Calvin College Ecosystem Preserve
Fall 2014 Educators Newsletter
IN THIS ISSUE:
Walking trails are open to the public every day from dawn to dusk.
Bunker Interpretive Center (BIC) hours
Closed weekends and holidays.
1750 East Beltline Ave. SE
During the 2014-2015 academic year, all our educational programming will be financially assisted by The Bea Aldrink Idema Foundation. We are truly grateful for their generous support of our elementary school visits, Critters & Company, First Saturdays, adult education, and spring break programs. This grant will allow thousands of adults, families, and children to experience nature first hand during our various educational programs. It will also give more than a dozen Calvin students work experience, preparing them for future careers in science and education.
New! Professional Development
There has been a lot of discussion about the profound shift taking place in America, in which today’s generation of children is the first to grow up indoors. Their plugged-in lives are often devoid of exploring the natural world. If children are detached from nature, how will they learn about, understand, and value nature? How will the next generation care about the land and be stewards of its resources? Many studies have shown the health benefits of learning about the environment outdoors: better reasoning skills, improved focus, academic achievement in core subjects, greater interest in learning overall, more physical activity.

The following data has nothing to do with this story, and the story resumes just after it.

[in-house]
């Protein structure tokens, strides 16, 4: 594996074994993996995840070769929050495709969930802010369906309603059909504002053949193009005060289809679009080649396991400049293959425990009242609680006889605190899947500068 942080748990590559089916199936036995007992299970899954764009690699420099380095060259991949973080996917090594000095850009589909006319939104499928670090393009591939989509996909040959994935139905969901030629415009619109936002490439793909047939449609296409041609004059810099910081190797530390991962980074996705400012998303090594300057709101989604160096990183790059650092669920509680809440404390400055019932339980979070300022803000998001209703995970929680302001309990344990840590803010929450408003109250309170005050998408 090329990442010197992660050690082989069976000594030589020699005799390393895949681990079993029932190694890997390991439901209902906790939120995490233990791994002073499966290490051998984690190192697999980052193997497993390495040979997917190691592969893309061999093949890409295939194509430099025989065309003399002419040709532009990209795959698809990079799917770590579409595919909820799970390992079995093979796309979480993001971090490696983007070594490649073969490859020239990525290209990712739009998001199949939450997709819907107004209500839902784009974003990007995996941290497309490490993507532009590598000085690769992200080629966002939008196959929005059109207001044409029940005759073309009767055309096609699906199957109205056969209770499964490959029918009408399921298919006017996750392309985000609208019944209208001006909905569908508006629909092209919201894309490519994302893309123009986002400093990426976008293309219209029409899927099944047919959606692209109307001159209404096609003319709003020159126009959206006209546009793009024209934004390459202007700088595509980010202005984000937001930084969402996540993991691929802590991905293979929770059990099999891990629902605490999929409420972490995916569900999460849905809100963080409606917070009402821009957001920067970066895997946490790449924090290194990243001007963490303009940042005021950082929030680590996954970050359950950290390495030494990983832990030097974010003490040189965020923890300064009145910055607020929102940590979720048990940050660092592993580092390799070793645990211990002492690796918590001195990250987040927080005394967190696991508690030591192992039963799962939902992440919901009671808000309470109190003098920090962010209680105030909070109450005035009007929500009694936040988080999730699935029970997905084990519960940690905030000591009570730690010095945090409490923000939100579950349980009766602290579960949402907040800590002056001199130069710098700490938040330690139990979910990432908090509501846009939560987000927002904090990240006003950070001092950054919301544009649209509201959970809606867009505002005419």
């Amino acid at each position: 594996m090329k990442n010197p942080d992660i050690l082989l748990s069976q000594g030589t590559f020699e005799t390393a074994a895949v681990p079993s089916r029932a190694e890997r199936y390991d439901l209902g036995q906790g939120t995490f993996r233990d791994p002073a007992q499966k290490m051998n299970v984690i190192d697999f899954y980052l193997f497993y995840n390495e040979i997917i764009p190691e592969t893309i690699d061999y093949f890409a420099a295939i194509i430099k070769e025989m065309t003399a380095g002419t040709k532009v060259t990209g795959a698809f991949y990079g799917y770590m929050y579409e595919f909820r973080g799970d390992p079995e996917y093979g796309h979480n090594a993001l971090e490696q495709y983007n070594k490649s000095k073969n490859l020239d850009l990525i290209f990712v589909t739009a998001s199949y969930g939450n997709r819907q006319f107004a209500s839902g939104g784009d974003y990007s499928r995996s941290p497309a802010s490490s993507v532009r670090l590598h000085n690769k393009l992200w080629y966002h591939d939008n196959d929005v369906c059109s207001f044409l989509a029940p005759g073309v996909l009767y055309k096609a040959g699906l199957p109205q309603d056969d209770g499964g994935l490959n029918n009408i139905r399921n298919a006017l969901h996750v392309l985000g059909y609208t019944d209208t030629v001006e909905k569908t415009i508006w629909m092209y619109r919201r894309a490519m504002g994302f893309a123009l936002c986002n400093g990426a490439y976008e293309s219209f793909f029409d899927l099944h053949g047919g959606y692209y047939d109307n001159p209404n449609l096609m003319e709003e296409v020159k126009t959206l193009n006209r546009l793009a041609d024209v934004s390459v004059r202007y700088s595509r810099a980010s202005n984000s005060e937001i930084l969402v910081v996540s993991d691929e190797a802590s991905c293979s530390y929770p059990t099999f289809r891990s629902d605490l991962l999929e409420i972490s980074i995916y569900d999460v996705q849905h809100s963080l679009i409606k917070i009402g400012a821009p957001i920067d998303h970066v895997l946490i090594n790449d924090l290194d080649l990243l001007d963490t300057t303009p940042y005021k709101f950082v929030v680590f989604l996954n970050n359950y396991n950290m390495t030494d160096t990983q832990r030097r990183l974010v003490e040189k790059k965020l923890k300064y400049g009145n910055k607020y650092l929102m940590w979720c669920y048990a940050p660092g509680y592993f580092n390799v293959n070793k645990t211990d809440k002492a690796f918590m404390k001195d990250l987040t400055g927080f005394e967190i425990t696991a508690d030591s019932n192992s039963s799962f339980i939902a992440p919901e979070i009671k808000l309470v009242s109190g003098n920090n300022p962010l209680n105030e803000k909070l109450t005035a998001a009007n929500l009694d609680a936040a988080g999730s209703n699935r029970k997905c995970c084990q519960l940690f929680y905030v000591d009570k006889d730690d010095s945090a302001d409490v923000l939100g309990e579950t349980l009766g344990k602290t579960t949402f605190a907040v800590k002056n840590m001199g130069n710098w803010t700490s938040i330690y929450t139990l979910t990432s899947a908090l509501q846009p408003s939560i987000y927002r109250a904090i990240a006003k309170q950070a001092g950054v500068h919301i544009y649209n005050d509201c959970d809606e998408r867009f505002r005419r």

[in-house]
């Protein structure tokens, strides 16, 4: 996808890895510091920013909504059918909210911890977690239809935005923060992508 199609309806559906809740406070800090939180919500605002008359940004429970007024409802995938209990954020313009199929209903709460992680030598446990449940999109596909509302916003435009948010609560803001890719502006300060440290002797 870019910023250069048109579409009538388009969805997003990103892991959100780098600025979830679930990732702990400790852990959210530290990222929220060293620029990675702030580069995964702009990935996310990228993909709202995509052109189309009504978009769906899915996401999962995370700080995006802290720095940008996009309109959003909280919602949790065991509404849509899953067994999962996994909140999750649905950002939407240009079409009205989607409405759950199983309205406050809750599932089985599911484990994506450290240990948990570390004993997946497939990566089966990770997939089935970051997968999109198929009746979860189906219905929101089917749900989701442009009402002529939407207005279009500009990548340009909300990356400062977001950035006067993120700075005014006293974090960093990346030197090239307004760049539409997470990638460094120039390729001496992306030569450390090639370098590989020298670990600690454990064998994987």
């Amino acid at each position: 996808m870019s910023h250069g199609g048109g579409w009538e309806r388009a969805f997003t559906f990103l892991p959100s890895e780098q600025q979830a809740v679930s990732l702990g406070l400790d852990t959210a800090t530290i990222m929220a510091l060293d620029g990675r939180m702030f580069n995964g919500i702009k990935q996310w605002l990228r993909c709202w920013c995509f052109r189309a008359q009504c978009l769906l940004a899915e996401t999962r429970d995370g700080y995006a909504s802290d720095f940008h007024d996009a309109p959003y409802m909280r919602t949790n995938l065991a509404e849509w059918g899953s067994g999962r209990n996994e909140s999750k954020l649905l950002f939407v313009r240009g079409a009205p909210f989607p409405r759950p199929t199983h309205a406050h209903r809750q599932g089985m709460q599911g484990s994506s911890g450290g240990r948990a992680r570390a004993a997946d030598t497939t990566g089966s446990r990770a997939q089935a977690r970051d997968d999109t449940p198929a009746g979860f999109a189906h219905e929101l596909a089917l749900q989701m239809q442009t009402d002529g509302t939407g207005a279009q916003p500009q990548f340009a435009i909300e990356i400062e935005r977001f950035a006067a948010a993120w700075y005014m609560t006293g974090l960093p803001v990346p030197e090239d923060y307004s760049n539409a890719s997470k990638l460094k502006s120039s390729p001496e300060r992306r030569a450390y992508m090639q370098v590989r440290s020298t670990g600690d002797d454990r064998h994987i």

In light of this shift, we are pleased to offer Project Learning Tree and Project WILD professional development workshops. These are two of the most widely taught environmental education and conservation programs, by formal and non-formal kindergarten through high school teachers. The programs have been used by over one million educators, in all 50 states, for more than 30 years.
Both programs have created quality curriculum materials, representing the work of peers in the fields of education and natural resource management from across the country. Project Learning Tree and Project WILD provide educators with award winning resources to engage their students. Their interdisciplinary curriculum has been rigorously evaluated for effectiveness and meeting state educational standards. Educators see these programs positively impacting student knowledge about, and attitudes toward, the natural world.
At these lively and inspiring professional workshops, participants are introduced to Project Learning Tree or Project WILD materials, activities, and strategies. Through hands-on demonstrations of interactive activities, educators gain the experience and confidence needed to work with their students and integrate the programs into their teaching. With a large number of outdoor activities, the workshops will give you the tools and resources you need to make outdoor learning part of your lesson plan. These programs are easy to implement, easy to adapt to various ages, and promote active participation and cooperative learning.
Workshops available at the Ecosystem Preserve, or at your location, are:
For more information about the workshops, click here.
Register Today for Fall Programs